Tickets to see Dallas Black Dance Theatre perform at the Publick Playhouse are a fraction of what it costs to see Alvin Ailey at the Kennedy Center, but never assume this Texas-based troupe offers a fraction of the talent. Dallas Black Dance Theatre performed in Cheverly for the 10th straight year this weekend, lighting up a crowd that knows the dancers so well, they cheer with every pelvic thrust.
The Friday show opened with “Southern Recollections: For Romare Bearden,” a new work by former Evidence dancer Bridget L. Moore, who is now based in Dallas and, evidently, a promising young choreographer. The suite is set to a sublime collection of jazz mash-ups, with John Coltrane’s sax wafting over new electronic scores. The opening section was the strongest and required the dancers, dressed in classy clubbing attire, to swirl across the stage with a series of tight, crossed-arm turns, performed high on their bare toes but executed as smoothly as twizzling ice dancers. The movement closed with the dancers slowly assembling a nightclub tableau, as if posing for one of Bearden’s Harlem Renaissance collages. Other movements were less distinct. Atmospheric projections, including the artist’s work, might help tie the piece together.
Moore’s 2013 premiere was followed by an 81-year-old classic. It’s hard to imagine any man performing Asadata Dafora’s “Ostrich” dance better than Christopher McKenzie Jr. With each step, his supple spine curved forward by a foot, mimicking a bird’s serpentine neck. When he squatted down in a deep, second-position plie, going up on his toes and holding the pose for 10 thigh-burning seconds, the crowd went crazy.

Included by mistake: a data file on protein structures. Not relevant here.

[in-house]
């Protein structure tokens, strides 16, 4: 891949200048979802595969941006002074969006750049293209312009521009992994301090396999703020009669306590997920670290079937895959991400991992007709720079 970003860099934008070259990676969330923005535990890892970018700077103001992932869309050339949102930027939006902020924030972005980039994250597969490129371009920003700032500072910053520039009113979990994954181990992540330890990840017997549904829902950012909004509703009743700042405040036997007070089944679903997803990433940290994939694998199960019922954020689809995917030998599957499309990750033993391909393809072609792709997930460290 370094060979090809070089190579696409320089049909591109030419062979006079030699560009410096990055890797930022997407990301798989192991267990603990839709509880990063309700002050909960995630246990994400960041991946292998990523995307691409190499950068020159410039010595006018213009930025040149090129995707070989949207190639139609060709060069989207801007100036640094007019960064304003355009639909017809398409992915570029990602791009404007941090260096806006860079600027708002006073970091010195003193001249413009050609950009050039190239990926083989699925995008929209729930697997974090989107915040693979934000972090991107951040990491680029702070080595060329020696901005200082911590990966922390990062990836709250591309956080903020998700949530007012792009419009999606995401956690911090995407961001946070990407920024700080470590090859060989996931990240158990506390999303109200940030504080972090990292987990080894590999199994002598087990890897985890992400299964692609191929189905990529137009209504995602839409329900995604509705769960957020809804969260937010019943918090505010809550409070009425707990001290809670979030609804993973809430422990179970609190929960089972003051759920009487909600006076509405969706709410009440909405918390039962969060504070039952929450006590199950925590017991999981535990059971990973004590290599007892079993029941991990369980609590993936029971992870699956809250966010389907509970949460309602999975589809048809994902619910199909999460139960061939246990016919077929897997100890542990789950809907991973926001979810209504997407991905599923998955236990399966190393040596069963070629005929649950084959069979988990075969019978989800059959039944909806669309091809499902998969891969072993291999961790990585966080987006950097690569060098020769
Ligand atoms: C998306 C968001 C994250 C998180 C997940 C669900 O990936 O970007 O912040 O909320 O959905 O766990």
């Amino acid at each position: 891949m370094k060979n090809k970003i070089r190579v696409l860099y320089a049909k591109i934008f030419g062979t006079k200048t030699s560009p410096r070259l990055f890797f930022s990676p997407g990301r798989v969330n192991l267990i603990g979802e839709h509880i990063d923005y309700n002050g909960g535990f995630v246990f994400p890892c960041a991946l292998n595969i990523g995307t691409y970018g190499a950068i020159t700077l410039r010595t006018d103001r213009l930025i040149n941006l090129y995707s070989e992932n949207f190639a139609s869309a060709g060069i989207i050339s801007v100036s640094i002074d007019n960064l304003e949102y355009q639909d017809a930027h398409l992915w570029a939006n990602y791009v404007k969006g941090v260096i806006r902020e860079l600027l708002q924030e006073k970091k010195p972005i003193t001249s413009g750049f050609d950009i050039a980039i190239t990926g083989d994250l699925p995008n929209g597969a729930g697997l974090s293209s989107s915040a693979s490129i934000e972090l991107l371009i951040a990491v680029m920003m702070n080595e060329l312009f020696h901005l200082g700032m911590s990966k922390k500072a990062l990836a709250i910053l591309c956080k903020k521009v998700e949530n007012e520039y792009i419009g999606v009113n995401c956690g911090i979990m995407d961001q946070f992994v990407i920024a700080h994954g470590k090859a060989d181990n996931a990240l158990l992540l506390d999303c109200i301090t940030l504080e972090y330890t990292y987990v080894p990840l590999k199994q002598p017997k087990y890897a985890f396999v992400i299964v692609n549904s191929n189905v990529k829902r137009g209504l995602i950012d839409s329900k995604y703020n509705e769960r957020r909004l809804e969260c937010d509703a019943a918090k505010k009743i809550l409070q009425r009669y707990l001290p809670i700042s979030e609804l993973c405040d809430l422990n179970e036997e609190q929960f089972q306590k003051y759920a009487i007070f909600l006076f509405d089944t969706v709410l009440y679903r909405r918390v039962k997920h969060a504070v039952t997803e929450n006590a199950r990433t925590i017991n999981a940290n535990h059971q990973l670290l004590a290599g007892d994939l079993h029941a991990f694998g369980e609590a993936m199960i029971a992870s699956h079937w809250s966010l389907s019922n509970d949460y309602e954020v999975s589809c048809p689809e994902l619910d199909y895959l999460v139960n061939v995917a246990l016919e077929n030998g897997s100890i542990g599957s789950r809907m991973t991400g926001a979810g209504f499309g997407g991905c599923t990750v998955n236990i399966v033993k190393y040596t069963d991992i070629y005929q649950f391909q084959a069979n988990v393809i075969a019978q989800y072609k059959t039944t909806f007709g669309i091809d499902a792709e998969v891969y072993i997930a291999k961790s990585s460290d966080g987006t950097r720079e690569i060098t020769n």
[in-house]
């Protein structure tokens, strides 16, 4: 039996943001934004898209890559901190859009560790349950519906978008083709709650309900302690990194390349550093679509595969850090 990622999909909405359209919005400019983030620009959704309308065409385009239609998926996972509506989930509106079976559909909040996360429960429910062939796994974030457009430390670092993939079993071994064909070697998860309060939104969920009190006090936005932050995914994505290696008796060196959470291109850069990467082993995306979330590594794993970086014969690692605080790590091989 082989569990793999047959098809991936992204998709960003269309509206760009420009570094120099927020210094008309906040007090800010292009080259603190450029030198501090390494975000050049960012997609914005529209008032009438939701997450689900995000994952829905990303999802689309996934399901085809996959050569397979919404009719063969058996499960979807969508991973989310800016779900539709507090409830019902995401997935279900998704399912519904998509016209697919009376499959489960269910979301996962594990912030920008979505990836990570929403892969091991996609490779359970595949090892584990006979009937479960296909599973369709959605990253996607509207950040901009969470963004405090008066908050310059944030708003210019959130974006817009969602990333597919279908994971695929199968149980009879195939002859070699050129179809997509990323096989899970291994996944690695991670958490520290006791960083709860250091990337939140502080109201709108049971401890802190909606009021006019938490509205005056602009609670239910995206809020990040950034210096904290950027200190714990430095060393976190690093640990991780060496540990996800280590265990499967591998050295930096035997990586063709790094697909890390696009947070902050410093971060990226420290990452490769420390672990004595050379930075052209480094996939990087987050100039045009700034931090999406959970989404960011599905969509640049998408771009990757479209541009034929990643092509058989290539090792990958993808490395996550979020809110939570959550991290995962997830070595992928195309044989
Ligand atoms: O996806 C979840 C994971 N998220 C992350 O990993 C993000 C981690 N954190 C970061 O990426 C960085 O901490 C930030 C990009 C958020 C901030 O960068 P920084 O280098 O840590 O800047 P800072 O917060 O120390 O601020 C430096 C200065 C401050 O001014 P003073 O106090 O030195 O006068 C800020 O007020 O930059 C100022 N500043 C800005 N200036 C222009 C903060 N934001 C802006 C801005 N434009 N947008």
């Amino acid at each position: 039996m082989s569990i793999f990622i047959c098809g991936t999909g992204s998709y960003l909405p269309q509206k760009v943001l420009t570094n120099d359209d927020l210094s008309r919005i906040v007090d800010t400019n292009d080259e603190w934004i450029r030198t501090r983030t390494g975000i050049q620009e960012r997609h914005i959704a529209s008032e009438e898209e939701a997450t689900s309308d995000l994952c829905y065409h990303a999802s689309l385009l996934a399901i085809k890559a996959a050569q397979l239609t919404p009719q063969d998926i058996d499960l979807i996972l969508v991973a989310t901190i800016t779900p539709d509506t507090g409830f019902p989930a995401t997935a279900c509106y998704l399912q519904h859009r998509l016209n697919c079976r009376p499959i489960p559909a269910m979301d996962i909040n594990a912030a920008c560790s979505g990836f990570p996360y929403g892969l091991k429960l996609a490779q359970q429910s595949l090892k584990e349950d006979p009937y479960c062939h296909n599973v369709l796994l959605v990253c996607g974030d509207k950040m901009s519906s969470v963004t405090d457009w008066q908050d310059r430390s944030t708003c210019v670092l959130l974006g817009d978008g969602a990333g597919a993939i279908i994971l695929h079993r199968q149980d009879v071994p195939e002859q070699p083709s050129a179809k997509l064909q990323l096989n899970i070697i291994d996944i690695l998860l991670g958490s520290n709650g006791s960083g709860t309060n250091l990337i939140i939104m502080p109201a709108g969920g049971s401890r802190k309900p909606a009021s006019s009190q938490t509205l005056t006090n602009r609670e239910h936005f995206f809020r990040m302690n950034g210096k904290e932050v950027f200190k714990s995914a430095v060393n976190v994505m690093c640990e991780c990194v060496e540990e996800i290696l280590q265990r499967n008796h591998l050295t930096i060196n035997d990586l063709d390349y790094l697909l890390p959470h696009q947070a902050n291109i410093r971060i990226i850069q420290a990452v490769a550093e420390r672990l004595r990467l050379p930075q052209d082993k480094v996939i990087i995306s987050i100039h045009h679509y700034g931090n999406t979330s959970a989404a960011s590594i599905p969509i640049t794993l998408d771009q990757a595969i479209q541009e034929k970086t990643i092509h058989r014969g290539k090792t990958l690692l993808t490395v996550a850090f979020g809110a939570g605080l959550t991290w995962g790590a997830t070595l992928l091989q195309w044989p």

Sex appeal was a main theme in “Thinking of You,” hip-hop choreographer Rennie Harris’s 2012 work for the company. “I just want to touch your body,” Josh Milan crooned over the staticky speakers, but the real show here was the dancers’ feet. Their sneakers flashed forward and back, but with such control that the dancers managed to tap, either heel-toe or side-side, with every step.
The program closed with “Beams From Heaven,” a 2010 gospel medley that smacks of an attempt to capitalize on Alvin Ailey’s eternal crowd-pleaser “Revelations.” “Beams” lacks that classic’s spiritual heft, but every other work onstage affirmed that to see a solid performance of contemporary black dance last weekend, all you needed was $25 and a trip to Cheverly.
Ritzel is a freelance writer.